In families as large as mine, it simply isn't possible for all of the women and children to get their needs met. Just making sure the children are fed, clothed, and physically accounted for is an ongoing challenge. Simply keeping dozens of children physically safe is close to impossible.

I'd estimate that maybe one in five FLDS families has lost a child early in life, frequently from accidents that better supervision could have prevented. And that number doesn't include deaths related to the genetic disorder that runs in our church--which handicaps and often kills children very early in life but which many members refuse to see as a result of marriages among closely related families.

For the father, even though he's at the top of the heap in his own family, he must constantly disappoint, reject, ignore, and/or fail to satisfy at least some wives and kids. There's only so much of his time and attention to go...

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Meet the Author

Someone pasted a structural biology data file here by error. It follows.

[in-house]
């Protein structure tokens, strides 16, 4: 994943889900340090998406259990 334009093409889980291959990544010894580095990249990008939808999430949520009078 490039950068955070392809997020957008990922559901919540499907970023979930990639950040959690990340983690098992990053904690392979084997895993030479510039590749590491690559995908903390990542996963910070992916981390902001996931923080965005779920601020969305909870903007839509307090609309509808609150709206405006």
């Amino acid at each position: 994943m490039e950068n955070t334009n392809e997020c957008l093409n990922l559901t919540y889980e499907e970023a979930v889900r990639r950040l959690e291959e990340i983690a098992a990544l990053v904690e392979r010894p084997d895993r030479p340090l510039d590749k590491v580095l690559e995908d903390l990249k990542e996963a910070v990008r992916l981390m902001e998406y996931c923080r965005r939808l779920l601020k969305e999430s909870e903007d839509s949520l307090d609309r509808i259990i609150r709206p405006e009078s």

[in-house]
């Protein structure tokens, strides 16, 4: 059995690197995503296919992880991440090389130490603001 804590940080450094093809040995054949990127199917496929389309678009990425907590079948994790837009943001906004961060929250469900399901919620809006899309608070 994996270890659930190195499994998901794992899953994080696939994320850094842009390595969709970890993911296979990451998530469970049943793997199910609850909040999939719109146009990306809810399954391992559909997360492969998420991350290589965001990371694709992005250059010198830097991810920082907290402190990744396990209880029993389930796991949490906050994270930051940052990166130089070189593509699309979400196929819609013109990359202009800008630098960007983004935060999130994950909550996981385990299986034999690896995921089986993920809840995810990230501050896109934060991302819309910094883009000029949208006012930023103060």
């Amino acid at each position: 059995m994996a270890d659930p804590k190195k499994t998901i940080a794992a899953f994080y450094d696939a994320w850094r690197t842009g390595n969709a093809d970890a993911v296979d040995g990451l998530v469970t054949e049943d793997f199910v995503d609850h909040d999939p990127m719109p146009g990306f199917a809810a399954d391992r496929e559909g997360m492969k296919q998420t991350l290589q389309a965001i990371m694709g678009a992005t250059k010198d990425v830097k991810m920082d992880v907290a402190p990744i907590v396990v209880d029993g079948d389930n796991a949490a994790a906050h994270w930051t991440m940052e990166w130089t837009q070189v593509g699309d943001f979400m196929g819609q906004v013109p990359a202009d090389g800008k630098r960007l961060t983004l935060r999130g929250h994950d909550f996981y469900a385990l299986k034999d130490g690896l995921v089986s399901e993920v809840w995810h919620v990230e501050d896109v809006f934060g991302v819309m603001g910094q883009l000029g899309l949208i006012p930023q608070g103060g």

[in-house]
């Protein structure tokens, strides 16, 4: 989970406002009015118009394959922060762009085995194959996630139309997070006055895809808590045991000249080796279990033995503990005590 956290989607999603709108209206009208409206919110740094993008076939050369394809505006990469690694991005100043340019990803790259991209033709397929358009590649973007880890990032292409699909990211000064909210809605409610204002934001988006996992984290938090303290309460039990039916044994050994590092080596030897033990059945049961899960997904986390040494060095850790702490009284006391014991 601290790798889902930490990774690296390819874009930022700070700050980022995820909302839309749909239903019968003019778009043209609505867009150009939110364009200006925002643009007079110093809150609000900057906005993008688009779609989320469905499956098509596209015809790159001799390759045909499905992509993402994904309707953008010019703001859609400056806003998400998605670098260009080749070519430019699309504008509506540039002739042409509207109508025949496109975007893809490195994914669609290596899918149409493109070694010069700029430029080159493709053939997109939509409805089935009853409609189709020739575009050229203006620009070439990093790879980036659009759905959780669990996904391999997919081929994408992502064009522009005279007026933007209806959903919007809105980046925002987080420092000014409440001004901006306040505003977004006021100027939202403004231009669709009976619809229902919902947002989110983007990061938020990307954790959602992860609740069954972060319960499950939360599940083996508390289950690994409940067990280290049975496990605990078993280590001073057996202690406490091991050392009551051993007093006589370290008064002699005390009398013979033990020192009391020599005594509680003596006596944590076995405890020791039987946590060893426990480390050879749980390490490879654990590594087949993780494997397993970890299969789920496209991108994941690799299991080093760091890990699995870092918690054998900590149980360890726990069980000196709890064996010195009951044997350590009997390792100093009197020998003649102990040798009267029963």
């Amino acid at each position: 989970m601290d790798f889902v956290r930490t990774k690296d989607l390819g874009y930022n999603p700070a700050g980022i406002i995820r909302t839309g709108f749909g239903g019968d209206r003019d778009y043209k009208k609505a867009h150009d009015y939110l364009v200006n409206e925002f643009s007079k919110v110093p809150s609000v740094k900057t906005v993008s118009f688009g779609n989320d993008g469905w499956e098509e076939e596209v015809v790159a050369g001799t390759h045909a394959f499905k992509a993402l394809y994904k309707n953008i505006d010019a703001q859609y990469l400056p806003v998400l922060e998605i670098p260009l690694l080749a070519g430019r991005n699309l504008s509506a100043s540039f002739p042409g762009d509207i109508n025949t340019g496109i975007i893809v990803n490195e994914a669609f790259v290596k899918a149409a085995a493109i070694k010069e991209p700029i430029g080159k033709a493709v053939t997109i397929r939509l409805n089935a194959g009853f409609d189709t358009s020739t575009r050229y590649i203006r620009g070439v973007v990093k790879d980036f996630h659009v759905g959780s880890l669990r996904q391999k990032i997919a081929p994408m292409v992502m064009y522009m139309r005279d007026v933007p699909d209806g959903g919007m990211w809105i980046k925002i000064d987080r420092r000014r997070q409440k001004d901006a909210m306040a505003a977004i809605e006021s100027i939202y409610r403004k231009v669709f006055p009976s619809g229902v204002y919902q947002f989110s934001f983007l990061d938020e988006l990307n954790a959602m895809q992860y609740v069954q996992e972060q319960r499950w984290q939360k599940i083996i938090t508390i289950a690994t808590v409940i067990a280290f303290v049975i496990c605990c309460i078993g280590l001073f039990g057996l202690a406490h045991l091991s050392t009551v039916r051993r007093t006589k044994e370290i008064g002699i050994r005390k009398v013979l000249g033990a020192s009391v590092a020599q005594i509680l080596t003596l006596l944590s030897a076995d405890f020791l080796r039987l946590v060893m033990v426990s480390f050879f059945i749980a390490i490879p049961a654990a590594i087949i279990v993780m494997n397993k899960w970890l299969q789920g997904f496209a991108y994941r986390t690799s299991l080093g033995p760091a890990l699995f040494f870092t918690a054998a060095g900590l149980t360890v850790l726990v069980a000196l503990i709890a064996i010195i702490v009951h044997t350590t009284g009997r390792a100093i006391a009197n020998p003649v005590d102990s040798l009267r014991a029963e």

BRENT W. JEFFS spent his entire childhood in the Jeffs compound as nephew of Warren Jeffs and grandson of Rulon Jeffs, the Mormon fundamentalist group’s former prophet, who had dozens of wives and more than sixty children. He currently lives in Salt Lake City, Utah, with a beautiful wife and daughter.

MAIA SZALAVITZ is the author and coauthor of several books, including Help at Any Cost: How the Troubled-Teen Industry Cons Parents and Hurts Kids. She has written for The New York Times, The Washington Post, and Elle, and is a Senior Fellow at stats.org, a media watchdog group. She lives in New York City.

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Lost Boy 4 out of 5 based on 0 ratings. 40 reviews.
Anonymous More than 1 year ago
The Lost Boy was an incredible story of Warren Jeffs nephew, Brent. For those who want to expand your knowledge of the FLDS sect this book is for you. It was an incredibly sad yet inspiring book and my heart goes out to Brent and all the lost boys (and girls) who have been abused, manipulated and treated like trained animals in a zoo ..and not just by the FLDS but by those of us outside the sect who didn't understand, who didn't hear the cry for help, who made fun and teased those different from us. Thank you Brent for the courage it must have taken for you to write this extremely poignant novel of your life - the one you had and the one you wanted.